- Entry and Welfare in Search Markets, (with Tianle Zhang), The Economic Journal, vol. 128, pages 55-80, 2018.
Abstract: The welfare effects of entry are studied in a model of consumer search. Potential entrants differ in quality, with high‐quality sellers being more likely to meet consumer needs. Contrary to the standard view in economics that more entry benefits consumers, we find that free entry is excessive for both consumer welfare and total welfare when entry cost is relatively low, and consumer welfare has an inverted‐U relationship with entry cost. We explain why these results may arise naturally in search markets due to the search variety and search quality effects of entry, and discuss their business and policy implications.
- Changing the Rules Midway: the Impact of Granting Alimony Right on Existing and Newly-Formed Partnerships, (with Pierre-Andre Chiappori, Jeanne Lafortune and Yoram Weiss), The Economic Journal, forthcoming.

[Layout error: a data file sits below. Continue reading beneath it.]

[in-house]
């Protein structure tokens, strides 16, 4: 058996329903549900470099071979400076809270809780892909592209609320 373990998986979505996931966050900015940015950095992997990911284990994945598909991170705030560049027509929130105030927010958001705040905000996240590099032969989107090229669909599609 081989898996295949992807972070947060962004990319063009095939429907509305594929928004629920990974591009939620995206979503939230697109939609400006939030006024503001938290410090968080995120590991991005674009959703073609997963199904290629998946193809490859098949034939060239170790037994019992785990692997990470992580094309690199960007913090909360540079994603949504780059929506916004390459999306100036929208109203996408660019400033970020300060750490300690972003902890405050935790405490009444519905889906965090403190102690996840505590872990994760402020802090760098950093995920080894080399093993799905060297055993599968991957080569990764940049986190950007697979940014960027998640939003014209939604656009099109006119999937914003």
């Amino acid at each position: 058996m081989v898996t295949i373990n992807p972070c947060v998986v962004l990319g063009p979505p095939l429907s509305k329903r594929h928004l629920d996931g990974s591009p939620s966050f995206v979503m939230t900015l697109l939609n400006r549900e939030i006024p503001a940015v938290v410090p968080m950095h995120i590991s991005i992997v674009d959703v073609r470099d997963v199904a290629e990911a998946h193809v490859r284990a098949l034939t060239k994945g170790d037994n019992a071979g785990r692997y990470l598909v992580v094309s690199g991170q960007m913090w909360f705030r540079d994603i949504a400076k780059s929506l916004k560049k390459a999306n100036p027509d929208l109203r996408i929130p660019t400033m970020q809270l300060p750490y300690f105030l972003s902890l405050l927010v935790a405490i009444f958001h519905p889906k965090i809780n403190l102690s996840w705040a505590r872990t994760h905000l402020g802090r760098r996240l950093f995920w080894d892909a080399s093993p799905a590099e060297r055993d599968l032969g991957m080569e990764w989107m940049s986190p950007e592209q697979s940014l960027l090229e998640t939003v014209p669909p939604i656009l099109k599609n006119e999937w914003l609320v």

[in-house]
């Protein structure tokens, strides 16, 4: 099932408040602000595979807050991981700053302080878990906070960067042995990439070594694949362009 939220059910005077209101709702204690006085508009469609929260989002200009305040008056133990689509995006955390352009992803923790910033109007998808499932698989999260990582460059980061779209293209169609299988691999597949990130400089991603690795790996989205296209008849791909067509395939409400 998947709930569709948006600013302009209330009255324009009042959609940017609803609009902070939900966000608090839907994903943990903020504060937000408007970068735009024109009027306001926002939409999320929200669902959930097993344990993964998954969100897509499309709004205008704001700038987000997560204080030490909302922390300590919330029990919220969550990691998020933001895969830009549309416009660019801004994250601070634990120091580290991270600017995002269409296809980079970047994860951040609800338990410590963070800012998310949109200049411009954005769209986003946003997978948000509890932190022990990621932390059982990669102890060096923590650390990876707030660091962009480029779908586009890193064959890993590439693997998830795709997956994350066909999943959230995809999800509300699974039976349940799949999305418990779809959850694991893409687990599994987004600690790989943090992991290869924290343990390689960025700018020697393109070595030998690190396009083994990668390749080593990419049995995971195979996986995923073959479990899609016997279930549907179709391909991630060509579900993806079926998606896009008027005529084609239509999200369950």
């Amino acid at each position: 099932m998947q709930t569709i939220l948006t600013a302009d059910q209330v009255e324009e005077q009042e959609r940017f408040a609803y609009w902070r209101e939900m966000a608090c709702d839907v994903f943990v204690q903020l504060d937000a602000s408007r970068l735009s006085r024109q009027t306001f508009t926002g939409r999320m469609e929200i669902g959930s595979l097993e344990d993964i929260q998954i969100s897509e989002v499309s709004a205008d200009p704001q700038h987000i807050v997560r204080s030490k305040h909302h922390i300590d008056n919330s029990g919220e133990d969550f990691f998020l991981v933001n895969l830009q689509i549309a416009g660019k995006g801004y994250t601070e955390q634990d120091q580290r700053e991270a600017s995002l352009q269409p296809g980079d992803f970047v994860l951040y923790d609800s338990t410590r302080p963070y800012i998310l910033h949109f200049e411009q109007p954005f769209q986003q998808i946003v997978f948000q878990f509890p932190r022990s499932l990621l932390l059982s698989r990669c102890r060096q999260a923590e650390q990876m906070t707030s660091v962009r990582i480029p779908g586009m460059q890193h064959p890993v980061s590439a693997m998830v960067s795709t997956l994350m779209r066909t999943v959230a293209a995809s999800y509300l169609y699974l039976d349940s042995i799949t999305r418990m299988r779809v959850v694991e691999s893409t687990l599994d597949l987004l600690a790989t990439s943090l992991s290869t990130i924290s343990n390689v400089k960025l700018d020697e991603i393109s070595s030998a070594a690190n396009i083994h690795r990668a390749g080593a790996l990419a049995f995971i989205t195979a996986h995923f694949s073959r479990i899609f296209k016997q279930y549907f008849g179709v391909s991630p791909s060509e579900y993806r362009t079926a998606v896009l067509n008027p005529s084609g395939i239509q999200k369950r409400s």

Abstract: The paper analyzes the effect of a reform granting alimony rights to cohabiting couples in Canada, exploiting the fact that each province extended these rights in different years and required different cohabitation length. A theoretical analysis, based on a collective household model with a matching framework, predicts that changes in alimony laws would affect existing couples and couples-to-be differently. For existing couples, legislative changes aimed at favoring (wo)men do benefit them, especially if the match quality is low. However, for couples not yet formed, they generate offsetting intra-household transfers (in our model, of leisure) and lower intra-marital allocations for the spouses who are the intended beneficiary. Our empirical analysis confirms these predictions. Among cohabiting couples united long enough before the reform, obtaining the right to petition for alimony led women to lower their labor force participation. These results, however, do not hold –and, in some cases, are reversed -- for newly formed cohabiting couples.